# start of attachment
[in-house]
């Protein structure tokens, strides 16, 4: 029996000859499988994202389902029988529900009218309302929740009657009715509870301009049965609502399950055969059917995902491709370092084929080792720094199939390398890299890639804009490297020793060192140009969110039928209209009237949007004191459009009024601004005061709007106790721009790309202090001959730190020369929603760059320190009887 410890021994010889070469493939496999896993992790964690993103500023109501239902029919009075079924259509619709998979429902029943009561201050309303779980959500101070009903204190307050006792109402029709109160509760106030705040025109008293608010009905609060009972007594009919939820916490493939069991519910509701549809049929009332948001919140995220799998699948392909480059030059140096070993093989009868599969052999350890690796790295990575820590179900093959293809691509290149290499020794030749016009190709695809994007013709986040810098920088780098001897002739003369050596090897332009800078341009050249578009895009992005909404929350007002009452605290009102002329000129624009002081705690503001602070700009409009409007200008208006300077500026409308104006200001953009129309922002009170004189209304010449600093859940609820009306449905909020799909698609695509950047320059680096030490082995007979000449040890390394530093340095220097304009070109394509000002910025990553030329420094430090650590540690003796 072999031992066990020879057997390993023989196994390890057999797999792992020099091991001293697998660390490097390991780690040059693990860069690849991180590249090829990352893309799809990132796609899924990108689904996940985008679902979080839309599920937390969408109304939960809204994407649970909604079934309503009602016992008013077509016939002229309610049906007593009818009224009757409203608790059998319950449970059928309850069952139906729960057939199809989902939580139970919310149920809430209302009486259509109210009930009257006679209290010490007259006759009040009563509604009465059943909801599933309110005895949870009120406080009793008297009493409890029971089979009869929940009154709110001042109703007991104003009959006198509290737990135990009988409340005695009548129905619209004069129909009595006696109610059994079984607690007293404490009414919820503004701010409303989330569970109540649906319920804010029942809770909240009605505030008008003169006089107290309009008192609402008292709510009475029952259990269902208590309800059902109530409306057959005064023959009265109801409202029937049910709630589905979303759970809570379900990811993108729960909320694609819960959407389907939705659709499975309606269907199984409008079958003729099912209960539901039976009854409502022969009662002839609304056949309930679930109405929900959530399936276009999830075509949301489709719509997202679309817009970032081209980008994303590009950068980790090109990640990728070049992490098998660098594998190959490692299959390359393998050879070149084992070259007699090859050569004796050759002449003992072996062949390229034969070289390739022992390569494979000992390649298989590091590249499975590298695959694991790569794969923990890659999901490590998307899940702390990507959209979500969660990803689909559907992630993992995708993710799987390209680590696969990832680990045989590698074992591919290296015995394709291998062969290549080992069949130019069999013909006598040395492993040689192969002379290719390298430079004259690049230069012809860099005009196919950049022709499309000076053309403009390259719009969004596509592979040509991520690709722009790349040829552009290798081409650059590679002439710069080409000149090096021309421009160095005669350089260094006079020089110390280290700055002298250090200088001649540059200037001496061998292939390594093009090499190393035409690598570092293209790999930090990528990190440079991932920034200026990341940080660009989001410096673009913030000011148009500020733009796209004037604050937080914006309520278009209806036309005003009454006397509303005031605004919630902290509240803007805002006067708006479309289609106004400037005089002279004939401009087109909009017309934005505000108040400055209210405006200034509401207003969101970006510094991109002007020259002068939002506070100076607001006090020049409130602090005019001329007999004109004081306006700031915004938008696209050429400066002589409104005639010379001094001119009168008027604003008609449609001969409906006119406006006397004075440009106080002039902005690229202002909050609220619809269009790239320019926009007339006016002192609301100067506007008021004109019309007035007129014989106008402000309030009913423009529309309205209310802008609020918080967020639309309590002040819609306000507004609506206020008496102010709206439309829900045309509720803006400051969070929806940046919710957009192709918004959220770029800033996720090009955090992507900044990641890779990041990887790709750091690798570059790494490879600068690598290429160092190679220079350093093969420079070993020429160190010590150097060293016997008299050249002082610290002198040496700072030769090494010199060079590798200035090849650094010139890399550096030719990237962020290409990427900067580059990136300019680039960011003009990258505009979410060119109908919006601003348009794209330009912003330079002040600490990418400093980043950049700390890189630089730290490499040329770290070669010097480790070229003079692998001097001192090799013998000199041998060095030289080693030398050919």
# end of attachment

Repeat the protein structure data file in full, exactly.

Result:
[in-house]
């Protein structure tokens, strides 16, 4: 029996000859499988994202389902029988529900009218309302929740009657009715509870301009049965609502399950055969059917995902491709370092084929080792720094199939390398890299890639804009490297020793060192140009969110039928209209009237949007004191459009009024601004005061709007106790721009790309202090001959730190020369929603760059320190009887 410890021994010889070469493939496999896993992790964690993103500023109501239902029919009075079924259509619709998979429902029943009561201050309303779980959500101070009903204190307050006792109402029709109160509760106030705040025109008293608010009905609060009972007594009919939820916490493939069991519910509701549809049929009332948001919140995220799998699948392909480059030059140096070993093989009868599969052999350890690796790295990575820590179900093959293809691509290149290499020794030749016009190709695809994007013709986040810098920088780098001897002739003369050596090897332009800078341009050249578009895009992005909404929350007002009452605290009102002329000129624009002081705690503001602070700009409009409007200008208006300077500026409308104006200001953009129309922002009170004189209304010449600093859940609820009306449905909020799909698609695509950047320059680096030490082995007979000449040890390394530093340095220097304009070109394509000002910025990553030329420094430090650590540690003796 072999031992066990020879057997390993023989196994390890057999797999792992020099091991001293697998660390490097390991780690040059693990860069690849991180590249090829990352893309799809990132796609899924990108689904996940985008679902979080839309599920937390969408109304939960809204994407649970909604079934309503009602016992008013077509016939002229309610049906007593009818009224009757409203608790059998319950449970059928309850069952139906729960057939199809989902939580139970919310149920809430209302009486259509109210009930009257006679209290010490007259006759009040009563509604009465059943909801599933309110005895949870009120406080009793008297009493409890029971089979009869929940009154709110001042109703007991104003009959006198509290737990135990009988409340005695009548129905619209004069129909009595006696109610059994079984607690007293404490009414919820503004701010409303989330569970109540649906319920804010029942809770909240009605505030008008003169006089107290309009008192609402008292709510009475029952259990269902208590309800059902109530409306057959005064023959009265109801409202029937049910709630589905979303759970809570379900990811993108729960909320694609819960959407389907939705659709499975309606269907199984409008079958003729099912209960539901039976009854409502022969009662002839609304056949309930679930109405929900959530399936276009999830075509949301489709719509997202679309817009970032081209980008994303590009950068980790090109990640990728070049992490098998660098594998190959490692299959390359393998050879070149084992070259007699090859050569004796050759002449003992072996062949390229034969070289390739022992390569494979000992390649298989590091590249499975590298695959694991790569794969923990890659999901490590998307899940702390990507959209979500969660990803689909559907992630993992995708993710799987390209680590696969990832680990045989590698074992591919290296015995394709291998062969290549080992069949130019069999013909006598040395492993040689192969002379290719390298430079004259690049230069012809860099005009196919950049022709499309000076053309403009390259719009969004596509592979040509991520690709722009790349040829552009290798081409650059590679002439710069080409000149090096021309421009160095005669350089260094006079020089110390280290700055002298250090200088001649540059200037001496061998292939390594093009090499190393035409690598570092293209790999930090990528990190440079991932920034200026990341940080660009989001410096673009913030000011148009500020733009796209004037604050937080914006309520278009209806036309005003009454006397509303005031605004919630902290509240803007805002006067708006479309289609106004400037005089002279004939401009087109909009017309934005505000108040400055209210405006200034509401207003969101970006510094991109002007020259002068939002506070100076607001006090020049409130602090005019001329007999004109004081306006700031915004938008696209050429400066002589409104005639010379001094001119009168008027604003008609449609001969409906006119406006006397004075440009106080002039902005690229202002909050609220619809269009790239320019926009007339006016002192609301100067506007008021004109019309007035007129014989106008402000309030009913423009529309309205209310802008609020918080967020639309309590002040819609306000507004609506206020008496102010709206439309829900045309509720803006400051969070929806940046919710957009192709918004959220770029800033996720090009955090992507900044990641890779990041990887790709750091690798570059790494490879600068690598290429160092190679220079350093093969420079070993020429160190010590150097060293016997008299050249002082610290002198040496700072030769090494010199060079590798200035090849650094010139890399550096030719990237962020290409990427900067580059990136300019680039960011003009990258505009979410060119109908919006601003348009794209330009912003330079002040600490990418400093980043950049700390890189630089730290490499040329770290070669010097480790070229003079692998001097001192090799013998000199041998060095030289080693030398050919």